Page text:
MELBOURNE — An arbitrator recently ordered the transfer of a pair of domain names — LittleCaprice.com and LittleCaprice.net — to adult model Little Caprice, who contended in her claim that the operators of the sites had been infringing on her trademark.
The claim, however, was much more complex than garden-variety cybersquatting cases — while Little Caprice has held a trademark for her stage name for just one year, the website operators who started marketing LittleCaprice.com and LittleCaprice.net began marketing the sites about 10 years ago. And, they claimed to have a 100-year license to publish her content.
According to the recent WIPO decision, the respondents in the case, Dmitriy Pyatnitca and Dmytro Pyatnytsya of ZiboSoftware SRO in Prague, registered the pair of domains in 2008, long before Little Caprice registered her European trademark for the name but only shortly after she started using the stage name.
The decision, rendered by arbitrator Warwick Rothnie, noted that the respondents “registered the disputed domain names to take advantage of her association with the name Little Caprice” and created “unauthorized” sites.
“Apparently, [her] stage name was coined by Alexandr Semenenko, a photographer,” according to the decision. “In 2008 and 2009, [she] granted Semenenko several licenses [under a model release contract,] which included the following terms — ‘the irrevocable and unrestricted right and permission to copyright, in his own name or otherwise, and use, re-use and/or publish photographic pictures of [her] … in conjunction with [her] own name or a fictitious name …. I also consent to the use of any printed matter or text in conjunction therewith … or to which it may apply or be applied .…’”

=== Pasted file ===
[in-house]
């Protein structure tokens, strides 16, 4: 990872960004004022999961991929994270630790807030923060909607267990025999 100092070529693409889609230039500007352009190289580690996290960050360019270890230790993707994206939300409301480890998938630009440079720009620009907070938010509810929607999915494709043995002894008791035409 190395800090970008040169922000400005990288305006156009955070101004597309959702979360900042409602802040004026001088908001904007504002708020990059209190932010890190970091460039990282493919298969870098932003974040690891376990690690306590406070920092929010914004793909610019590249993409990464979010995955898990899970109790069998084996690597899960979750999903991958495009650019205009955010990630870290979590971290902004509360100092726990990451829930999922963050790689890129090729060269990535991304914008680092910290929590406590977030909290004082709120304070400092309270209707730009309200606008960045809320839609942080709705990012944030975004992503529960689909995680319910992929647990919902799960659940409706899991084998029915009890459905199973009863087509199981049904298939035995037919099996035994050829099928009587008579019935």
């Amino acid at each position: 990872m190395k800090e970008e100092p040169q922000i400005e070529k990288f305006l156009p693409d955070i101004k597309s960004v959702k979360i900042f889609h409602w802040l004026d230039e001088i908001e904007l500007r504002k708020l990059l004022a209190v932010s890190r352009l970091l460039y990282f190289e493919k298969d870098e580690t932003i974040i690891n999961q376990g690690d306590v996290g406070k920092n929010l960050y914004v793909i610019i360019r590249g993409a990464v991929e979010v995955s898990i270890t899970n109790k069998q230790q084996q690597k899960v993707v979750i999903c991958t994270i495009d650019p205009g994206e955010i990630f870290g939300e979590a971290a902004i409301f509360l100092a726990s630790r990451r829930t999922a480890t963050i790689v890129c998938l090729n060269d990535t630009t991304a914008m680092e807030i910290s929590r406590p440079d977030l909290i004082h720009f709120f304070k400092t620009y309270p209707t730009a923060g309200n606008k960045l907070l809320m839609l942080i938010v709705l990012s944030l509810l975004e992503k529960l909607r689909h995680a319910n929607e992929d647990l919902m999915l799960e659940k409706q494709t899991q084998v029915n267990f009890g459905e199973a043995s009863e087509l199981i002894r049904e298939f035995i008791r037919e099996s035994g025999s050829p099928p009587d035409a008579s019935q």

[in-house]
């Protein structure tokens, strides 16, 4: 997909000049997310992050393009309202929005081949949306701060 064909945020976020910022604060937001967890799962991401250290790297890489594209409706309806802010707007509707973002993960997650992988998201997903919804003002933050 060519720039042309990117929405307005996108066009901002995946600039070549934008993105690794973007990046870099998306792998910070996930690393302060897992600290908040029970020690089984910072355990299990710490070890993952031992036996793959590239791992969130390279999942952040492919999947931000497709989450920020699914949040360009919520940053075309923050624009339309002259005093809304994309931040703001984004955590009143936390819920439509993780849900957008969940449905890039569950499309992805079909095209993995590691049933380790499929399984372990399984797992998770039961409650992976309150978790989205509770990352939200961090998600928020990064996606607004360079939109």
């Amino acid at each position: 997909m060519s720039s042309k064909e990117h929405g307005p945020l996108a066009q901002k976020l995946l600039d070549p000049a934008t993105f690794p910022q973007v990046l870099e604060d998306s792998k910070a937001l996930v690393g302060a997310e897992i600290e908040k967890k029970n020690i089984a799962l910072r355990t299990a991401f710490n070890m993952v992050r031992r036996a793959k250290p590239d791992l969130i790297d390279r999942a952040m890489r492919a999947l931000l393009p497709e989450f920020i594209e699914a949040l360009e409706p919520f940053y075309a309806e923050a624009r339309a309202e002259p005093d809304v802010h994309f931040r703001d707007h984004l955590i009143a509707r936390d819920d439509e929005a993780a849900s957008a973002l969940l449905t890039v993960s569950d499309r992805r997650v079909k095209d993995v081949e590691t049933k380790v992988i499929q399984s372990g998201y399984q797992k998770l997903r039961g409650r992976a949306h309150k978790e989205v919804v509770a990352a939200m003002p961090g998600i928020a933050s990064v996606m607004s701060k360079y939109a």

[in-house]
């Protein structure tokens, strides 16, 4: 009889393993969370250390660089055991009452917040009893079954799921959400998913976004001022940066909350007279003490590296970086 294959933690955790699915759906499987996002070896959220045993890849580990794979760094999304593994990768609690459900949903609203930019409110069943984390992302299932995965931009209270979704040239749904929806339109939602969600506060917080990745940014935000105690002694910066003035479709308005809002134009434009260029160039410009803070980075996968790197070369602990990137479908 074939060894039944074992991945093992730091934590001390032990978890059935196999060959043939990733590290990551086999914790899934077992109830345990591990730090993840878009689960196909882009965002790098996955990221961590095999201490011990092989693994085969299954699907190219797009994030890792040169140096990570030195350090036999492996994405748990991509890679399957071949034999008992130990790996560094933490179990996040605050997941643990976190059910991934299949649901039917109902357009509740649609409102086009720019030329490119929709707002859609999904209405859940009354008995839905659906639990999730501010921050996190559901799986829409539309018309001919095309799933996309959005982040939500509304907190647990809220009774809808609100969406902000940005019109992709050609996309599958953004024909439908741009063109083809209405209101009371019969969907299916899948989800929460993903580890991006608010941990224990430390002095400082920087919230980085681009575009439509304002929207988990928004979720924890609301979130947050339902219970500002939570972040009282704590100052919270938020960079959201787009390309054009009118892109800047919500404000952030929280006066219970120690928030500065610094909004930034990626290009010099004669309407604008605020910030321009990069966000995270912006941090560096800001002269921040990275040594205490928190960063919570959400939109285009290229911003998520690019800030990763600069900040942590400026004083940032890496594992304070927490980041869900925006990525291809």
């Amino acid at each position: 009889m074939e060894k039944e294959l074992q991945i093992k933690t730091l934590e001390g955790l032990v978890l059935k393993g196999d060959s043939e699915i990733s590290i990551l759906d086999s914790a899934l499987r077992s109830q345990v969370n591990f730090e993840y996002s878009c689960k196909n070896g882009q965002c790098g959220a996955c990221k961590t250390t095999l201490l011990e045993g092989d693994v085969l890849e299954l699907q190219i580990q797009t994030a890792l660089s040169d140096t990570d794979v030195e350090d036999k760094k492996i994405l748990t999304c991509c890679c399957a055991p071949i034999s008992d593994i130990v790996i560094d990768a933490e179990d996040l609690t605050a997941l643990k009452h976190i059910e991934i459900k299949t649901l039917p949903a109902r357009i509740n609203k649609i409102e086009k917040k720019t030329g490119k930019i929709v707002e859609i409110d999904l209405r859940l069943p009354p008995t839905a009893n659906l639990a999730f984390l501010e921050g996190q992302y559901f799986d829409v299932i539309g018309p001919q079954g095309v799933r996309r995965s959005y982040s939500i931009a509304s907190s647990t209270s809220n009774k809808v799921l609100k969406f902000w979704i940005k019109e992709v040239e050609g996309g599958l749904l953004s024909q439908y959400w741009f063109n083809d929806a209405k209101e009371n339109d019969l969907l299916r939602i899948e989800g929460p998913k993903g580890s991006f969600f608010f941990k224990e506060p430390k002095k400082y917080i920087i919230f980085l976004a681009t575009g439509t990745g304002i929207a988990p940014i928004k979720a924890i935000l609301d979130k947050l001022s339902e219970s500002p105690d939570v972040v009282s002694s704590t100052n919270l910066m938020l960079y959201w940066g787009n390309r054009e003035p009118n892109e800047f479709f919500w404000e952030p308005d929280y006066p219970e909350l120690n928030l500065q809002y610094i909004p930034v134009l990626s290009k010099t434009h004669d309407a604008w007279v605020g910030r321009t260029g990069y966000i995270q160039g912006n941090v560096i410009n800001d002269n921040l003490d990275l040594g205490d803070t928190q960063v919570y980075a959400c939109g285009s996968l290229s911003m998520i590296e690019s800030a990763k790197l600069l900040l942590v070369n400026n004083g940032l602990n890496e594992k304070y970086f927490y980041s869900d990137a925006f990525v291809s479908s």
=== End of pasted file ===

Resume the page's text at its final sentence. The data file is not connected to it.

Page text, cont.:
Several years later, “Semenenko’s company granted the respondent a license to use 57 hardcore sets and 40 solo sets of [Little Caprice]," the decision said. "The license is for 100 years. It also gives the respondent the right to use the resulting product for web publication, DVD and TV and on an unlimited number of domains.”
“For good measure, the licenses also included what purport to be waivers of [her] moral rights,” said the decision, which noted that it didn’t appear from the license that it conferred on the respondents’ rights to register “Little Caprice” as a domain name.
The first of the model releases included in evidence is dated June 14, 2008; “that is, almost one month before the disputed domain names were registered,” the decision said.
In his decision, arbitrator Rothnie ruled for the adult model, ruling that the LittleCaprice.com and LittleCaprice.net domain names were confusingly similar to her trademark, that the domain holders did not have any rights to the domains, and that the domain names were registered in bad faith.
Rothnie ordered the domain names LittleCaprice.com and LittleCaprice.net transferred to Little Caprice.
Little Caprice was unavailable at post time; however, adult industry attorney Michael Fattorosi, who represented her, told XBIZ that one month after the decision in late December the domains were finally transferred to her control.
Fattorosi noted that it’s usually larger, deep-pocketed companies in adult entertainment that file cybersquatting claims.
“It’s unusual that a performer will fight for her domain rights, especially after such a long period of time,” he said.